The clinical presentations of coronavirus disease-2019 (COVID-19), which is caused by severe acute respiratory syndrome coronavirus 2 (SARS-CoV-2), include fever, cough, fatigue, shortness of breath, hypoxemia, and respiratory failure [1]. A small proportion of patients with COVID-19 require hospitalization, of which some will require invasive mechanical ventilation [2]. Radiologically, computed tomography of the chest typically demonstrates bilateral ground-glass infiltration, which may progress to widespread consolidation [3]. Respiratory failure and hypoxemia are common clinical manifestations of severe pneumonia secondary to COVID-19. In such cases, disease progression typically comprises a compensated hypoxic phase, often with non-specific signs and symptoms. This phase may be followed by decompensation and rapid deterioration to severe respiratory failure, requiring invasive ventilation or even extracorporeal membrane oxygenation (ECMO) rescue. Therefore, the correct timing of respiratory support therapy is critical. However, due to the special pathophysiological characteristics of a very small number of COVID-19 patients, coupled with the limitations of pulse oximetry, the clinician’s assessment of the patient’s progress may be delayed, resulting in suboptimal treatment timing, greatly prolonging the patient’s hospital stay and increasing the hospitalization cost and mortality.

This review aims to describe the prevalence of silent hypoxemia in COVID-19 pneumonia, to provide an update on what is known of the pathophysiology, and to highlight the importance of diagnosing silent hypoxemia in patients with COVID-19 pneumonia.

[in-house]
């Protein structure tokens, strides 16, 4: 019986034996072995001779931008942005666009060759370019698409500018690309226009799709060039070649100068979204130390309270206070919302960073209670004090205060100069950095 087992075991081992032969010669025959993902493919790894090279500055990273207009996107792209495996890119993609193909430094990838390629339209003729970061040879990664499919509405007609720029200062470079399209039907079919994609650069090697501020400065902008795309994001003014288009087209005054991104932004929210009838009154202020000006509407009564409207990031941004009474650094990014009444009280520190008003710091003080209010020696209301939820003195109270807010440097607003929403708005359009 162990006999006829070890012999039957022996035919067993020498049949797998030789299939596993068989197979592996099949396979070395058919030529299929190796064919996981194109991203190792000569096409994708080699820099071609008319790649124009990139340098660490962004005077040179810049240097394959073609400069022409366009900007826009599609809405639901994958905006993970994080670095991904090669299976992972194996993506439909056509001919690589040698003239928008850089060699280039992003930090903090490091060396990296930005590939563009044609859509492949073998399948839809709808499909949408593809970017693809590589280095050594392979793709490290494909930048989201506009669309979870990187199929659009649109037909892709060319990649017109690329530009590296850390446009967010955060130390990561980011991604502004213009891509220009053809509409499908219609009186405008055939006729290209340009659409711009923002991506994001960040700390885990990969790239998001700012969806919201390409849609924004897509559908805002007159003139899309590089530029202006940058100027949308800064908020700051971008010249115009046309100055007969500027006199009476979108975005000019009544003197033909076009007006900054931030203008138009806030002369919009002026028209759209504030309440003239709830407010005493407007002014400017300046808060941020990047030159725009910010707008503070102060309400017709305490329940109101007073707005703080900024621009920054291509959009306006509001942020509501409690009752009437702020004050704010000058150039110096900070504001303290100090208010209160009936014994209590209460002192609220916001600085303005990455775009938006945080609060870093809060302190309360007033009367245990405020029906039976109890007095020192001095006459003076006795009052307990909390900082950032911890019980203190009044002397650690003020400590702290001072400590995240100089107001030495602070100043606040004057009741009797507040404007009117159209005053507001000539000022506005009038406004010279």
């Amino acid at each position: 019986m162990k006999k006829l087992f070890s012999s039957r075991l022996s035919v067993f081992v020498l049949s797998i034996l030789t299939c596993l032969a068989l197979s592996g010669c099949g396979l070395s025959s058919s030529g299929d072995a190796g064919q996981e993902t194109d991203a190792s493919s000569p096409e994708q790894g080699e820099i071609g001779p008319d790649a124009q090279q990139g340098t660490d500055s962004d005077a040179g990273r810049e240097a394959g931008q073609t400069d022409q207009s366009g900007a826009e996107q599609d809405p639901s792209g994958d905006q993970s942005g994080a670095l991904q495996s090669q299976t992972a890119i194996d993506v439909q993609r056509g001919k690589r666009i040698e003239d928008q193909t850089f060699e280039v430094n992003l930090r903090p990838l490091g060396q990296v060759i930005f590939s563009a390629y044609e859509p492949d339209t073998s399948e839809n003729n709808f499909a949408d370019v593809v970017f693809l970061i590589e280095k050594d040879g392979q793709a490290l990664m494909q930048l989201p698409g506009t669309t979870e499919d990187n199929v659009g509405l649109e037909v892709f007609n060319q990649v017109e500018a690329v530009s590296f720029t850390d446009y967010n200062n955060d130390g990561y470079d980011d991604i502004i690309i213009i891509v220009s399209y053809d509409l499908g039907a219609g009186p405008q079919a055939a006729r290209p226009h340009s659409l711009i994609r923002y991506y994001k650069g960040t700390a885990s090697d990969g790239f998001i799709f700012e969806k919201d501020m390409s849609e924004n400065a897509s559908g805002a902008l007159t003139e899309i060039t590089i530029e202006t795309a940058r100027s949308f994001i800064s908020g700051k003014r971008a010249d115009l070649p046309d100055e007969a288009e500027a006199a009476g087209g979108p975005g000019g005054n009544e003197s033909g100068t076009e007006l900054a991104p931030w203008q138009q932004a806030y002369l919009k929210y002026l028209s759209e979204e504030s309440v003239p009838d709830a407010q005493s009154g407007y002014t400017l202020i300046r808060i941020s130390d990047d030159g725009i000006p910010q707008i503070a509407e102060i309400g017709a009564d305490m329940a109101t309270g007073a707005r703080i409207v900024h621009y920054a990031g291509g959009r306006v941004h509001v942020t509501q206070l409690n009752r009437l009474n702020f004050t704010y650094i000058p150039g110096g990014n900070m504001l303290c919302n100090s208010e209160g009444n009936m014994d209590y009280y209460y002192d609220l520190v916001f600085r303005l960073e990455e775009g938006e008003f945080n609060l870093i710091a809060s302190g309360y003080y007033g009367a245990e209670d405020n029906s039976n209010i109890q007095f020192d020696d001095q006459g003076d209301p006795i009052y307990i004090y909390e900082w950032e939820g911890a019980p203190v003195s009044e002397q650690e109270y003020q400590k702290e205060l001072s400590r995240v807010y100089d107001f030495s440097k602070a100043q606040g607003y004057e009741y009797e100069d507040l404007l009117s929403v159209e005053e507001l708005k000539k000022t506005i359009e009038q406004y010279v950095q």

Microvascular Thrombosis-Related Hypoxemia in COVID-19 Patients

It is hypothesized that hypoxemia in COVID-19 is the result of V/Q mismatch due to vascular pathology, especially in the early stages. In this case, the loss of hypoxic pulmonary vascular constriction is considered to be a mechanism. Microvascular thrombosis has been fully demonstrated in the pathology of COVID-19. This event may be due to inflammation in the fine blood vessel network in the lungs, which triggers the activation of a series of proteins to promote blood clotting [4]. During this process, a dead space is formed in the lungs, and the flow of pulmonary capillaries is reduced without affecting ventilation, thus resulting in a higher V/Q ratio. However, because inflammation causes the production of inducible nitric oxide synthase (iNOS), the release of nitric oxide (NO), and local vasodilation, it is hypothesized that the obvious inflammatory process that occurs in COVID-19 will cause excessive capillary perfusion. In the same lung, the spread of units with different V/Q ratios can cause mismatch and hypoxemia [5].